The fourth category is the absence of effective management of disputes over boundaries. This is closely connected with the lack of effective regional institutions, weak or absent mechanism of peaceful settlements inter-state disputes and intolerance between countries. Another factor is related to the global socioeconomic environment and external actors’ interventions. The author argues that external interventions can play positive role in conflict-reduction or in mitigation of effects of various disasters, but often they rather intensify the conflict, undermine democratic processes and adversely affect both inter- and intra-state relations (pp. 6 and 111-113). He focuses on both military and non-military interventions and provides examples of external interventions during Cold War as well as of Post-Cold War Eras, including War on Terror and piracy. Unfortunately, while discussing current geopolitical interests of the West and mainly Chinese influence in this region that further undermines the Greater Horn state institutions’ accountability by supporting oppressive dictators, Mengisteab somehow fails to mention other important players whose influence has been growing in recent years, such as Turkey, India, and various Arab countries.
Finally Mangisteab deals with an issue that still does not receive enough attention in literature on Greater Horn of Africa; environmental degradation. As already seen in the past, environment factors can cause large-scale disasters (re: famines, livestock starvation or malnutrition, but also recurring violent conflicts over the arable or pastoral land). The author discusses both external causes of environmental degradation, such as the global climate change, and internal causes, such as growing number of population, inadequate land policies and development approaches or expansion of commercial farming – all factors that result in socioeconomic disruption of regions’ societies.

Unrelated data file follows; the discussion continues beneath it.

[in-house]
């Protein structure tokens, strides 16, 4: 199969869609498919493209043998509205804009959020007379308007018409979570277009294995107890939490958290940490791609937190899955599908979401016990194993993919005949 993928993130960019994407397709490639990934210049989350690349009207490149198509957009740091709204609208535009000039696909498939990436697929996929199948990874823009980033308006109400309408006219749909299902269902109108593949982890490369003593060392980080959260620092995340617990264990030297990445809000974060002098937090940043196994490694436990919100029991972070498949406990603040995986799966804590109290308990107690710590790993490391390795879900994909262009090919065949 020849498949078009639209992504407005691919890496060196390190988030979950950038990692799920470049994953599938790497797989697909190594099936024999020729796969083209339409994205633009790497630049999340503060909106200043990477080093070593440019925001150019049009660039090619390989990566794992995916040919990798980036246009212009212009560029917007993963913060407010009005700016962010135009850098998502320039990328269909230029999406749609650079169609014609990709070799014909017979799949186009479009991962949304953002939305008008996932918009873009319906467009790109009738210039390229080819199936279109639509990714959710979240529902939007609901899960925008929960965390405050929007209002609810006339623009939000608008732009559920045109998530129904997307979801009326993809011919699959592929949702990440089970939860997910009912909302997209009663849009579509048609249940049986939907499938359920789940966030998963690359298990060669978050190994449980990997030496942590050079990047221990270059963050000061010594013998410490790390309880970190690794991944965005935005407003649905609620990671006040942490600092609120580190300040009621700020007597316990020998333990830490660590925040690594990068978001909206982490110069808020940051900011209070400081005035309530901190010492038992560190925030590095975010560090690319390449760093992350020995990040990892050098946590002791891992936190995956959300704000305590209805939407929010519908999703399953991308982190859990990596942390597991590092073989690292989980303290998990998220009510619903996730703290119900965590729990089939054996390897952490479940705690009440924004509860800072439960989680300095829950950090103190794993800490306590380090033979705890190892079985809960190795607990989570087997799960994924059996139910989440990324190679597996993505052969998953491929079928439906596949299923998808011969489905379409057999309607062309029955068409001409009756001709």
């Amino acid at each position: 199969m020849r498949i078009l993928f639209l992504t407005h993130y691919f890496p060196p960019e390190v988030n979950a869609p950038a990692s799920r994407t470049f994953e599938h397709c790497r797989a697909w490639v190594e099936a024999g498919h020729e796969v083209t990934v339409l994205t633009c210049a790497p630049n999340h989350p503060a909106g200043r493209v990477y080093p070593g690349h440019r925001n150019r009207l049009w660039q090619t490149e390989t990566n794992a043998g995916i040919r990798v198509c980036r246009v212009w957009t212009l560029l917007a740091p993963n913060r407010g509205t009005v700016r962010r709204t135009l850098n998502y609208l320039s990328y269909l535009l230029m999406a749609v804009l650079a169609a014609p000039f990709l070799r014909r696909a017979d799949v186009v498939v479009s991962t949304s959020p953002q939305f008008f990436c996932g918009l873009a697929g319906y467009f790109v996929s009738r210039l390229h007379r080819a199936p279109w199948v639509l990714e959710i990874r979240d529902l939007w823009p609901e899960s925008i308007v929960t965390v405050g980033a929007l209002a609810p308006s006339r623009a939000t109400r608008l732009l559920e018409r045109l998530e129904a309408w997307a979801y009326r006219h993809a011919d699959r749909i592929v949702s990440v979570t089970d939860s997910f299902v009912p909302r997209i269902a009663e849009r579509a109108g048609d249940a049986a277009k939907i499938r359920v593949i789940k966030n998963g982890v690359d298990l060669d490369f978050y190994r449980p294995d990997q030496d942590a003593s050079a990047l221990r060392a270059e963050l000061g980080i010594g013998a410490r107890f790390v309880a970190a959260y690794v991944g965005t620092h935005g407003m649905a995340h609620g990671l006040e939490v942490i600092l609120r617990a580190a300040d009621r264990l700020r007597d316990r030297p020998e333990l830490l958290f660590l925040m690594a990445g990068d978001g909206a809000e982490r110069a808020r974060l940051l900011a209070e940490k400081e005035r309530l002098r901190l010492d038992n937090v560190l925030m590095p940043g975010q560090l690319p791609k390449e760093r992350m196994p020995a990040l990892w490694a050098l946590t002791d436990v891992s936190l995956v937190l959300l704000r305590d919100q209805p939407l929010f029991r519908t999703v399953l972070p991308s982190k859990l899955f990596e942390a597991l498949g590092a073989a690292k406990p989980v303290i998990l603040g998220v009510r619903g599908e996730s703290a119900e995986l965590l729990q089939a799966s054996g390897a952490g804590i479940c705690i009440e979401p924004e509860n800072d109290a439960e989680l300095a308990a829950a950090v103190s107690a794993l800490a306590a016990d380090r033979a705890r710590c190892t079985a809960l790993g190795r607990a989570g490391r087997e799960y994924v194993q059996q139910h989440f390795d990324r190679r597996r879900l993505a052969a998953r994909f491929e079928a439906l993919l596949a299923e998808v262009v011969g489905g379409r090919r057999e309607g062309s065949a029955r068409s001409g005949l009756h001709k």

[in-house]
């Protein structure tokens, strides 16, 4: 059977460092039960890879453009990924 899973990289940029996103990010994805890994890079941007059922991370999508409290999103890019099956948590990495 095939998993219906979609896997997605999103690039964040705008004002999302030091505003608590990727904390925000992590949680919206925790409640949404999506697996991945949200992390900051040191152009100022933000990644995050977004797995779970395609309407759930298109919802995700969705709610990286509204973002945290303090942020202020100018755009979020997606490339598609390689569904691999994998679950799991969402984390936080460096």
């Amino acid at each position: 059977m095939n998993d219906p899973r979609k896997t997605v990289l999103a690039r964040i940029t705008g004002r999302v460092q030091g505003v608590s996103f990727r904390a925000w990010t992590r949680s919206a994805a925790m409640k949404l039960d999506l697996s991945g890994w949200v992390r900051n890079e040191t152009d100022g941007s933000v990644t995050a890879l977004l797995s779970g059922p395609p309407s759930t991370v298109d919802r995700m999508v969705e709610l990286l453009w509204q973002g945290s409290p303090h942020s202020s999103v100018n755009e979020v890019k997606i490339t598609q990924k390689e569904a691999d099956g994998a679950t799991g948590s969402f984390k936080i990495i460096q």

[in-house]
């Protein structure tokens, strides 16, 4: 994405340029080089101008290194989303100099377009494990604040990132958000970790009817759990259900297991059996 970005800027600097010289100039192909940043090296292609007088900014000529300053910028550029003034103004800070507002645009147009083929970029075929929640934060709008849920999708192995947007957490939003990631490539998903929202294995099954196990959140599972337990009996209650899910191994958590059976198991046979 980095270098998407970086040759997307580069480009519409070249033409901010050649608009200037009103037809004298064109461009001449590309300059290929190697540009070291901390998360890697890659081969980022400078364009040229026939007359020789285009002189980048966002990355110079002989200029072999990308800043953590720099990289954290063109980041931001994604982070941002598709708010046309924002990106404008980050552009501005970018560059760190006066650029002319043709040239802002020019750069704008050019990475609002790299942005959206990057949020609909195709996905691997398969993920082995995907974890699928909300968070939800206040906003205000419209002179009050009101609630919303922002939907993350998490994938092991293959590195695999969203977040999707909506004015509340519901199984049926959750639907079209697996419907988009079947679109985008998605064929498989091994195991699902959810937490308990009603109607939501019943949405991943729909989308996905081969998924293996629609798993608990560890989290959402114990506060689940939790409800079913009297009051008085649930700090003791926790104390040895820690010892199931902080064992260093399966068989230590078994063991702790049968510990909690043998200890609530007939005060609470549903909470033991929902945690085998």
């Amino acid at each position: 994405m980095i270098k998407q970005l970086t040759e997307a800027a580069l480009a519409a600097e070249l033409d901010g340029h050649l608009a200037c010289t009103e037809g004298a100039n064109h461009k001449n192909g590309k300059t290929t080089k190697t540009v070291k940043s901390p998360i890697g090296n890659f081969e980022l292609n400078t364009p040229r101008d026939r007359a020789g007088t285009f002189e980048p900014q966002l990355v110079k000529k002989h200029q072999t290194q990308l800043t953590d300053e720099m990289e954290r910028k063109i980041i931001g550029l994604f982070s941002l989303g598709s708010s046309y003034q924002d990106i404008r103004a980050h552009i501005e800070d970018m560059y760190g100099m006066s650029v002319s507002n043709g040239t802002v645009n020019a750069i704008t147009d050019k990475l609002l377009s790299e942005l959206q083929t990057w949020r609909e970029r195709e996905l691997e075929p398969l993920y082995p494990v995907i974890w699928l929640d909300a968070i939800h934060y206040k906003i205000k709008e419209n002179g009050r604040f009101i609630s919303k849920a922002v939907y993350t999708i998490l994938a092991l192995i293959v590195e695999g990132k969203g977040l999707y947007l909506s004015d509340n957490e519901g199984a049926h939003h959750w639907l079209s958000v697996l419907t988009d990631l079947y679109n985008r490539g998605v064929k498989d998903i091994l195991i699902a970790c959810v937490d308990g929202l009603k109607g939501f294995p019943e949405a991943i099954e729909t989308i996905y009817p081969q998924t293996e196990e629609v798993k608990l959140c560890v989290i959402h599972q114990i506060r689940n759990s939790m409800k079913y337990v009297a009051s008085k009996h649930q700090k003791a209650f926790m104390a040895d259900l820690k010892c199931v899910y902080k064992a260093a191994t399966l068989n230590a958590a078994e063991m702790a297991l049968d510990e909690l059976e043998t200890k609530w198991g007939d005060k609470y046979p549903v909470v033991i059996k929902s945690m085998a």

Mengisteab closes the book with a theoretical chapter dealing with methods for advancing peace in the region. The Greater Horn countries suffer from obstacles that prevent liberal democracy to succeed: dichotomous economic and institutional systems, deformities in state structures and blurring distinction between government and state and the absence of institutions of diversity management (p. 189). Instead of focusing on establishment of the election-centred democracies, the author suggests implementation of a ‘contextualised approach’ (pp. 191-195), which would focus among others on democratic governance that would reconcile the fragmented economic and institutional systems as well as on creation of trustworthy and accountable state structures. He also stresses the need for regional integration scheme that would help to mitigate conflicts by for example developing mechanisms of diversity management or mediation, or promoting regional economic development by intra-region trade (pp. 195-205). A drawback of this final chapter is that despite being saturated with ideas that could help to improve the situation in the region, Mengisteab suggests only generalised solutions without proposing specific changes to particular states’ policies that could serve as a basis for a realistic action-plan.
The book fills a gap in the literature, where the complex view of both structural and historical origins of various conflicts in the Greater Horn of Africa was missing. The author, however, sometimes simplifies the causes resulting in today’s socioeconomic situation of the region and does not attempt to cover every single cause in great depth. There are also parts of the book where he does not distinguish between countries. Nevertheless, Mengisteab does a great job in explaining the complicated conflicts in this part of the world and this work comes highly recommended.